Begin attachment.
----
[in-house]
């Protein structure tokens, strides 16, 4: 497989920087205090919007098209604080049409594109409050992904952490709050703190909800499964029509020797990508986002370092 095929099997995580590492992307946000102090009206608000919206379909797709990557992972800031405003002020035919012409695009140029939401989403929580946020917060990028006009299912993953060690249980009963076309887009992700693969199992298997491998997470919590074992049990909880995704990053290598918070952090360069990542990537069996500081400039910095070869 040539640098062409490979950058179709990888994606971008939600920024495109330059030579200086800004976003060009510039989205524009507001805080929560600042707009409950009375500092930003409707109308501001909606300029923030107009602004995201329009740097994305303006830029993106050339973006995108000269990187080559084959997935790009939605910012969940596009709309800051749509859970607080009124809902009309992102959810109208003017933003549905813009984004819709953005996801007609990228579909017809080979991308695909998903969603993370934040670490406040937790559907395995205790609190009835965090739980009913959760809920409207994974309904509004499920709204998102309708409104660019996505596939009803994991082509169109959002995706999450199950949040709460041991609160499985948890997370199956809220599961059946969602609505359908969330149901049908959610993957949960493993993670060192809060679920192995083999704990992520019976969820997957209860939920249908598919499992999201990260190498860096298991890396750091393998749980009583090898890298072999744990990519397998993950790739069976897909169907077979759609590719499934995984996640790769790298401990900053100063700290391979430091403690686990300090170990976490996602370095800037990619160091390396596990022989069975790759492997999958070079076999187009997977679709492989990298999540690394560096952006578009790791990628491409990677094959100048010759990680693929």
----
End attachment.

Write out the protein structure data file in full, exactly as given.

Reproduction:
[in-house]
């Protein structure tokens, strides 16, 4: 497989920087205090919007098209604080049409594109409050992904952490709050703190909800499964029509020797990508986002370092 095929099997995580590492992307946000102090009206608000919206379909797709990557992972800031405003002020035919012409695009140029939401989403929580946020917060990028006009299912993953060690249980009963076309887009992700693969199992298997491998997470919590074992049990909880995704990053290598918070952090360069990542990537069996500081400039910095070869 040539640098062409490979950058179709990888994606971008939600920024495109330059030579200086800004976003060009510039989205524009507001805080929560600042707009409950009375500092930003409707109308501001909606300029923030107009602004995201329009740097994305303006830029993106050339973006995108000269990187080559084959997935790009939605910012969940596009709309800051749509859970607080009124809902009309992102959810109208003017933003549905813009984004819709953005996801007609990228579909017809080979991308695909998903969603993370934040670490406040937790559907395995205790609190009835965090739980009913959760809920409207994974309904509004499920709204998102309708409104660019996505596939009803994991082509169109959002995706999450199950949040709460041991609160499985948890997370199956809220599961059946969602609505359908969330149901049908959610993957949960493993993670060192809060679920192995083999704990992520019976969820997957209860939920249908598919499992999201990260190498860096298991890396750091393998749980009583090898890298072999744990990519397998993950790739069976897909169907077979759609590719499934995984996640790769790298401990900053100063700290391979430091403690686990300090170990976490996602370095800037990619160091390396596990022989069975790759492997999958070079076999187009997977679709492989990298999540690394560096952006578009790791990628491409990677094959100048010759990680693929």